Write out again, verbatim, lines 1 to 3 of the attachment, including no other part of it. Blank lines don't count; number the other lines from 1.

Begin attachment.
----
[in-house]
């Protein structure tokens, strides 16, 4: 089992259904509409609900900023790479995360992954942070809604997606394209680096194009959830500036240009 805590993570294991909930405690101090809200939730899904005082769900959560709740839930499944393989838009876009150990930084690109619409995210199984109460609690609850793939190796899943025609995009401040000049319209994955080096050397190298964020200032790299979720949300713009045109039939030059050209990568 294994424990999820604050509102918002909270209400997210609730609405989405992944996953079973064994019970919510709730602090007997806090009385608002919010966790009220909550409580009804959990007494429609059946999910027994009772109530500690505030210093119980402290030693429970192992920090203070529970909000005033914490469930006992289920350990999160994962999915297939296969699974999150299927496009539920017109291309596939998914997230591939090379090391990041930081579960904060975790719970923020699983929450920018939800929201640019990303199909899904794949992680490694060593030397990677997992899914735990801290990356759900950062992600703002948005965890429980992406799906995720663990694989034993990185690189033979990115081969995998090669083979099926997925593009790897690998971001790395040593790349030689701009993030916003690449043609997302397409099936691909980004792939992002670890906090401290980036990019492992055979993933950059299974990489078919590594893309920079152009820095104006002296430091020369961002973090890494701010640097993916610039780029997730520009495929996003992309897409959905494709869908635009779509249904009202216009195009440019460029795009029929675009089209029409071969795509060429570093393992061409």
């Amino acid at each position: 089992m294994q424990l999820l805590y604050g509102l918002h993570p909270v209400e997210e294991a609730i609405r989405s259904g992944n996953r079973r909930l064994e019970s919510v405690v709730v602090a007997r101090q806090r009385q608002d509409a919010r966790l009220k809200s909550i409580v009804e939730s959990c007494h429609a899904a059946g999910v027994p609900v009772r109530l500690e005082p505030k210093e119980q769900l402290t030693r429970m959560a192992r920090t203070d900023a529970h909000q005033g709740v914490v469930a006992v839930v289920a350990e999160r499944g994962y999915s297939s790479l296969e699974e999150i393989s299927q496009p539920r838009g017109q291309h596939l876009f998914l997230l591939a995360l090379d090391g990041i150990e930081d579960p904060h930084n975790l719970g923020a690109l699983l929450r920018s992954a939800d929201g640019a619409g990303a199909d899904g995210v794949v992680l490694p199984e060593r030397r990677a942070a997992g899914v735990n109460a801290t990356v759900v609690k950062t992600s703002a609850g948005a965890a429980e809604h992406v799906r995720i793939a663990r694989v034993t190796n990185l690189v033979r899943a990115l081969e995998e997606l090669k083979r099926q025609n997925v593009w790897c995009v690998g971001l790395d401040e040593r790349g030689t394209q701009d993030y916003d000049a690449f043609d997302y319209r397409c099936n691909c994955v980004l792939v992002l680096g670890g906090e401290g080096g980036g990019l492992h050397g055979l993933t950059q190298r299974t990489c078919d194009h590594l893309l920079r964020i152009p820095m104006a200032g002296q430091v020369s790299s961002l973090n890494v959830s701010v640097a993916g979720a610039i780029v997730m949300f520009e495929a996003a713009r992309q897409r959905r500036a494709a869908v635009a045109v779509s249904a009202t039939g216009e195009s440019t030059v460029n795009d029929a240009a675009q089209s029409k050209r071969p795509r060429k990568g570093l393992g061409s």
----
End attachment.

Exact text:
[in-house]
């Protein structure tokens, strides 16, 4: 089992259904509409609900900023790479995360992954942070809604997606394209680096194009959830500036240009 805590993570294991909930405690101090809200939730899904005082769900959560709740839930499944393989838009876009150990930084690109619409995210199984109460609690609850793939190796899943025609995009401040000049319209994955080096050397190298964020200032790299979720949300713009045109039939030059050209990568 294994424990999820604050509102918002909270209400997210609730609405989405992944996953079973064994019970919510709730602090007997806090009385608002919010966790009220909550409580009804959990007494429609059946999910027994009772109530500690505030210093119980402290030693429970192992920090203070529970909000005033914490469930006992289920350990999160994962999915297939296969699974999150299927496009539920017109291309596939998914997230591939090379090391990041930081579960904060975790719970923020699983929450920018939800929201640019990303199909899904794949992680490694060593030397990677997992899914735990801290990356759900950062992600703002948005965890429980992406799906995720663990694989034993990185690189033979990115081969995998090669083979099926997925593009790897690998971001790395040593790349030689701009993030916003690449043609997302397409099936691909980004792939992002670890906090401290980036990019492992055979993933950059299974990489078919590594893309920079152009820095104006002296430091020369961002973090890494701010640097993916610039780029997730520009495929996003992309897409959905494709869908635009779509249904009202216009195009440019460029795009029929675009089209029409071969795509060429570093393992061409």
């Amino acid at each position: 089992m294994q424990l999820l805590y604050g509102l918002h993570p909270v209400e997210e294991a609730i609405r989405s259904g992944n996953r079973r909930l064994e019970s919510v405690v709730v602090a007997r101090q806090r009385q608002d509409a919010r966790l009220k809200s909550i409580v009804e939730s959990c007494h429609a899904a059946g999910v027994p609900v009772r109530l500690e005082p505030k210093e119980q769900l402290t030693r429970m959560a192992r920090t203070d900023a529970h909000q005033g709740v914490v469930a006992v839930v289920a350990e999160r499944g994962y999915s297939s790479l296969e699974e999150i393989s299927q496009p539920r838009g017109q291309h596939l876009f998914l997230l591939a995360l090379d090391g990041i150990e930081d579960p904060h930084n975790l719970g923020a690109l699983l929450r920018s992954a939800d929201g640019a619409g990303a199909d899904g995210v794949v992680l490694p199984e060593r030397r990677a942070a997992g899914v735990n109460a801290t990356v759900v609690k950062t992600s703002a609850g948005a965890a429980e809604h992406v799906r995720i793939a663990r694989v034993t190796n990185l690189v033979r899943a990115l081969e995998e997606l090669k083979r099926q025609n997925v593009w790897c995009v690998g971001l790395d401040e040593r790349g030689t394209q701009d993030y916003d000049a690449f043609d997302y319209r397409c099936n691909c994955v980004l792939v992002l680096g670890g906090e401290g080096g980036g990019l492992h050397g055979l993933t950059q190298r299974t990489c078919d194009h590594l893309l920079r964020i152009p820095m104006a200032g002296q430091v020369s790299s961002l973090n890494v959830s701010v640097a993916g979720a610039i780029v997730m949300f520009e495929a996003a713009r992309q897409r959905r500036a494709a869908v635009a045109v779509s249904a009202t039939g216009e195009s440019t030059v460029n795009d029929a240009a675009q089209s029409k050209r071969p795509r060429k990568g570093l393992g061409s």